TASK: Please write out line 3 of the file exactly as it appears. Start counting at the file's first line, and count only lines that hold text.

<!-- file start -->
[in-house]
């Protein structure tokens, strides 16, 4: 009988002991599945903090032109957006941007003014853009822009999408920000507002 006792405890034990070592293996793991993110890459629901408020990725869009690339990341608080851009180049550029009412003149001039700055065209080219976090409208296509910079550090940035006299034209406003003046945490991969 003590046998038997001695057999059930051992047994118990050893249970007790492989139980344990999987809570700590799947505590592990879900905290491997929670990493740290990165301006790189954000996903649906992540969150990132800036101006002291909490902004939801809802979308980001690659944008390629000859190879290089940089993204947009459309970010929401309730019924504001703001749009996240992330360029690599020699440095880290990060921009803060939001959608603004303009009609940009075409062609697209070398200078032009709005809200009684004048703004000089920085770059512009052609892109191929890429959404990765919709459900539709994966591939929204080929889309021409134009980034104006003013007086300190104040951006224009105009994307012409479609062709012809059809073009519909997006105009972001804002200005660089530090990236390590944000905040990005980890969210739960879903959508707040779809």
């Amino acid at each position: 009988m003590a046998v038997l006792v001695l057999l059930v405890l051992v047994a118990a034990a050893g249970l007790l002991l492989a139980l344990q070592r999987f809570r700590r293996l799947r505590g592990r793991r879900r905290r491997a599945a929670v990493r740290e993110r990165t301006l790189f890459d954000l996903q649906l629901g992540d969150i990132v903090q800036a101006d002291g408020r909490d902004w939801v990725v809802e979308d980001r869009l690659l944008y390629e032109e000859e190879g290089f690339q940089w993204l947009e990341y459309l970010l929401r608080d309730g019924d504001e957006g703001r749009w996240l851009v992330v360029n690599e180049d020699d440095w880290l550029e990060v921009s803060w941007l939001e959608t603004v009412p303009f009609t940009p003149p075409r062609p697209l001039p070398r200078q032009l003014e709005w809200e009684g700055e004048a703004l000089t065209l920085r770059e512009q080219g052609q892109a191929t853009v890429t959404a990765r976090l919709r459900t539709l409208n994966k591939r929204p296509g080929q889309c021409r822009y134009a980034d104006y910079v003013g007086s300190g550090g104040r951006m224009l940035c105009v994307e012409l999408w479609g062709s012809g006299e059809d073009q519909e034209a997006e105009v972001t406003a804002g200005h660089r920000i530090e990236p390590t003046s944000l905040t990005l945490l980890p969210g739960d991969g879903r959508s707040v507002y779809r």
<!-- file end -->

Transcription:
């Amino acid at each position: 009988m003590a046998v038997l006792v001695l057999l059930v405890l051992v047994a118990a034990a050893g249970l007790l002991l492989a139980l344990q070592r999987f809570r700590r293996l799947r505590g592990r793991r879900r905290r491997a599945a929670v990493r740290e993110r990165t301006l790189f890459d954000l996903q649906l629901g992540d969150i990132v903090q800036a101006d002291g408020r909490d902004w939801v990725v809802e979308d980001r869009l690659l944008y390629e032109e000859e190879g290089f690339q940089w993204l947009e990341y459309l970010l929401r608080d309730g019924d504001e957006g703001r749009w996240l851009v992330v360029n690599e180049d020699d440095w880290l550029e990060v921009s803060w941007l939001e959608t603004v009412p303009f009609t940009p003149p075409r062609p697209l001039p070398r200078q032009l003014e709005w809200e009684g700055e004048a703004l000089t065209l920085r770059e512009q080219g052609q892109a191929t853009v890429t959404a990765r976090l919709r459900t539709l409208n994966k591939r929204p296509g080929q889309c021409r822009y134009a980034d104006y910079v003013g007086s300190g550090g104040r951006m224009l940035c105009v994307e012409l999408w479609g062709s012809g006299e059809d073009q519909e034209a997006e105009v972001t406003a804002g200005h660089r920000i530090e990236p390590t003046s944000l905040t990005l945490l980890p969210g739960d991969g879903r959508s707040v507002y779809r």